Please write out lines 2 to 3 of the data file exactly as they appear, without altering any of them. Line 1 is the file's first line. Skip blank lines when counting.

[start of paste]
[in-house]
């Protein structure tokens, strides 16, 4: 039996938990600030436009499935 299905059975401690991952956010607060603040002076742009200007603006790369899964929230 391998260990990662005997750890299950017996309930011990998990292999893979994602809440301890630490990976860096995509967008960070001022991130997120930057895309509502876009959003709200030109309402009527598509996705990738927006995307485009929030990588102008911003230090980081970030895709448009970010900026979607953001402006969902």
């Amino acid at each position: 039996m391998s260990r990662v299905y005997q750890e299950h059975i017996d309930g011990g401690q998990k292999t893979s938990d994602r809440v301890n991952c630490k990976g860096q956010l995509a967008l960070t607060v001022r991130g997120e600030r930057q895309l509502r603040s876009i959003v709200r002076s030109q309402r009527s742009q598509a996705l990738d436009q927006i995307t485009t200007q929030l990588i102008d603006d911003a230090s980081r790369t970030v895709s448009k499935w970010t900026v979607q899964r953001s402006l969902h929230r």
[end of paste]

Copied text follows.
């Protein structure tokens, strides 16, 4: 039996938990600030436009499935 299905059975401690991952956010607060603040002076742009200007603006790369899964929230 391998260990990662005997750890299950017996309930011990998990292999893979994602809440301890630490990976860096995509967008960070001022991130997120930057895309509502876009959003709200030109309402009527598509996705990738927006995307485009929030990588102008911003230090980081970030895709448009970010900026979607953001402006969902």
């Amino acid at each position: 039996m391998s260990r990662v299905y005997q750890e299950h059975i017996d309930g011990g401690q998990k292999t893979s938990d994602r809440v301890n991952c630490k990976g860096q956010l995509a967008l960070t607060v001022r991130g997120e600030r930057q895309l509502r603040s876009i959003v709200r002076s030109q309402r009527s742009q598509a996705l990738d436009q927006i995307t485009t200007q929030l990588i102008d603006d911003a230090s980081r790369t970030v895709s448009k499935w970010t900026v979607q899964r953001s402006l969902h929230r």